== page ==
Exactly ninety years ago Entente powers recognized Estonia and Latvia de jure. Due to such an important commemoration there were special events organized both in Latvia and Estonia. Personally attended the occasion in Riga, which was jointly organized by the Latvian Ministry of Foreign Affairs and Ambassade de France a Riga, and well attended. Presentations were extremely rich with historic data that was arbitrarily "forgotten" or not known in the Latvia during the interwar period and the following Soviet occupation. To commemorate this date also foreign policy debates are back in the Latvian parliament. The Ministry of Foreign Affairs produced a document and yesterday the Foreign Affairs Committee held its preliminary session with the most prominent Latvian foreign policy experts present.
Today there will be a possibility to observe public speech endowments of the Latvian MP's and ministers. The reason why I said that foreign policy debates are back in the parliament is the fact that from 2005 - 2010 rational and productive debates about any policy issues were actually absent from the Latvian talking shop (parliamentary debates in old democracies are mostly used to discuss policy issues and not only to push YEA and NAY buttons). Since the 2010 parliamentary elections the culture of political debates is back in the Latvian parliament, and I have witnessed it for the last 2 months. Foreign policy debatee in today's parliament could institute a tradition to have annual foreign policy debates in the parliament not only to commemorate foundations of the republic, but also to give the law giving branch of power to exercise its powers at its fullest. Also it is symbolic that due to this special occasion the speaker of the Latvian parliament was in Tallinn to discuss the upgrading of the work of the Baltic Assembly in order to give a new dimension for the good neighborly relations between the Baltic States.
All the previously mentioned events signify reappearance of fresh ideas among Latvian policy makers. However, they also signify that there are still ample to do in Latvia in order not only to have wholesome foreign policy debates in the parliament, but also to provide the Latvian public with means to discuss foreign policy on daily basis and to enable them to understand the fast changing global environment. This fact actually makes Estonia thus different from Latvia even though my Estonian colleagues would remind me that the Estonian situation is far from perfect. Indeed, Estonian situation cannot compete with Scandinavian countries or world's traditional powers yet when we want to analyze possibilities and mechanisms for wholesome foreign policy making, nurturing foreign policy experts, and enlightening the general public. Also the last argument is contestable because there is no country in the world where governments should take a duty in enlighting its general public about foreign policy issues, because those are mostly travails of free media.
And free media is the fact that distinguishes Latvia from Estonia among many other things. There are objective reasons for Latvia falling in a Freedom House rankings during past years. But my personal observations during last twenty years allow me to conclude that structurally media environments in two countries differ. It is not even the issue about the social science journals which have gradually evaporated into thin air in Latvia. The best example is if one compares contents of the Latvian and Estonian public media - in the Latvian TV there is one and half (!) program about foreign affairs if one considers the weekly De Facto as a program that from time to time covers also foreign policy issues. Also there is no such thing as the Estonian KUKU radio with its culture of political debate in Latvia. Finally the creation of the Estonian Public Broadcasting have started synergy on news making and allows to capitalize on being the best global source of the Estonian language news & culture. At the same time Latvian Public TV and Radio must compete with other commercial TV and radio stations in already lost battle for better ratings.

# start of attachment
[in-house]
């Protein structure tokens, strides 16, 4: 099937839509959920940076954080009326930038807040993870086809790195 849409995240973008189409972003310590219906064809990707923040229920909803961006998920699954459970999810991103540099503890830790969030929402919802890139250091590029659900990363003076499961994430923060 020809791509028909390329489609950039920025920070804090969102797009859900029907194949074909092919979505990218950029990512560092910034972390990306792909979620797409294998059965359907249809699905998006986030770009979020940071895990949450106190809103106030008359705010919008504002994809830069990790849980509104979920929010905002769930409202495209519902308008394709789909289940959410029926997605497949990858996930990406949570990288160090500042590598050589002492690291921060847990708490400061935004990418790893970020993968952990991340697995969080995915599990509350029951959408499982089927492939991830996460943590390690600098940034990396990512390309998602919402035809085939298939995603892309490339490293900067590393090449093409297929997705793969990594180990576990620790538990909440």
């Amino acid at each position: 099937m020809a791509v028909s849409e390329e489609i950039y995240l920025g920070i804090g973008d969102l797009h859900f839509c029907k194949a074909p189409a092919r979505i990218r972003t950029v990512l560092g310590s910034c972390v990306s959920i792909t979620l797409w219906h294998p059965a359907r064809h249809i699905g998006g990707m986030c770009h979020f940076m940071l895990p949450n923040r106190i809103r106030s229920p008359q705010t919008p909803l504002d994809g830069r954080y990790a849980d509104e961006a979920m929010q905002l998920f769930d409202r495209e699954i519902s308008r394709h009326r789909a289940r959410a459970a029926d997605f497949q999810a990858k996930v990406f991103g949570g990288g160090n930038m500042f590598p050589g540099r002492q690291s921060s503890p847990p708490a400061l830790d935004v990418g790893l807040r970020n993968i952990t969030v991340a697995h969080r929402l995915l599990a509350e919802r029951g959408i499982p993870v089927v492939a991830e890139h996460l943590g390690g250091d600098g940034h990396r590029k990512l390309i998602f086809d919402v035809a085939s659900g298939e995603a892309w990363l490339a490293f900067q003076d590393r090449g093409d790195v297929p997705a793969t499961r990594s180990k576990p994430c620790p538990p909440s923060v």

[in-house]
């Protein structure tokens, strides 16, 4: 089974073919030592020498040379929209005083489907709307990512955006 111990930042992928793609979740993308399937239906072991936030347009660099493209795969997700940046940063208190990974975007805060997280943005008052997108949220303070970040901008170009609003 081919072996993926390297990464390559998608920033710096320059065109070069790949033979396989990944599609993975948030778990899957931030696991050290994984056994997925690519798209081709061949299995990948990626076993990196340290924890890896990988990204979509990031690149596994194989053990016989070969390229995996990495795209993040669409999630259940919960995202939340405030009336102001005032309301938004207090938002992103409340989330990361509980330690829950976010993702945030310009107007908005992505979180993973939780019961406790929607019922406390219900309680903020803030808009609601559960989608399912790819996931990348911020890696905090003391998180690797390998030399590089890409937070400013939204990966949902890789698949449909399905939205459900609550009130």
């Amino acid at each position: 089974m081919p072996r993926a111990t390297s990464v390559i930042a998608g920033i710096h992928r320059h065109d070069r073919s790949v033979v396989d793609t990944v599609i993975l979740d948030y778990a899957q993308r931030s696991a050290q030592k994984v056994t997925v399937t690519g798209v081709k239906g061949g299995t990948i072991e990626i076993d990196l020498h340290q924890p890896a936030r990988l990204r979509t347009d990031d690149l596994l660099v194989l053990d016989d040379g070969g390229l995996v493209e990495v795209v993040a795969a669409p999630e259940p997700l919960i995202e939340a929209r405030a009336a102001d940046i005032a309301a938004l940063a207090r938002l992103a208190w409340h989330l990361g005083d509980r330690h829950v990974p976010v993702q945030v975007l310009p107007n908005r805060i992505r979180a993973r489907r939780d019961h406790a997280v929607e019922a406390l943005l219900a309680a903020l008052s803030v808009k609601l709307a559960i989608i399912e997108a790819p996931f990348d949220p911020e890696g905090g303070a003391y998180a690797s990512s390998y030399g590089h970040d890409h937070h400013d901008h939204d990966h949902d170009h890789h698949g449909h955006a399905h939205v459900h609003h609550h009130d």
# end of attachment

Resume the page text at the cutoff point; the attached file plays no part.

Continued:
Also after the Latvian TV went digital there are still households who cannot adjust their old TV sets and thus afford viewing TV, and there are still areas particularly in Eastern Latvia where Russian and Bielorussian TV and radio reign supreme. Whenever you cross Latvian border to Estonia or Lithuanian the Latvian radio literally disappears from car radio after some ten kilometers of drive. Quite the contrary is with the Estonian and Lithuanian radio, because I use to listen Lithuanian news in my car in Riga and Estonian radio all the way until Bērzukrogs. So much about the technological capacity of the Latvian public broadcasters and I better wrap up in order to participate in today's debates in Saeima.
Traditionally the foreign policy starts at home with continuous increase of the governing capacity. Local public broadcasting is a particular area that has been neglected in Latvia for quite some time. Institution with a funny name - the National Electronic Media Council - is independent entity by law, but still being politically influenced without much transparency in their deliberations. In order to see new electronic media law being passed, the previously mentioned institution upgraded, and possibly new Latvian Pubic Broadcaster formed an agreement must first be formed in the present governing coalition. Until there is no such agreement it is futile to expect positive and Europeanized transformations in this field. After hopefully fruitful debates in the Saeima today it could eventually turn out as a next priority for the Unity political union in order to transform the Latvian public broadcasters into news source which could ensure continuation of broadcasting of an informed political debates and gradual transformation of the culture of political discussions.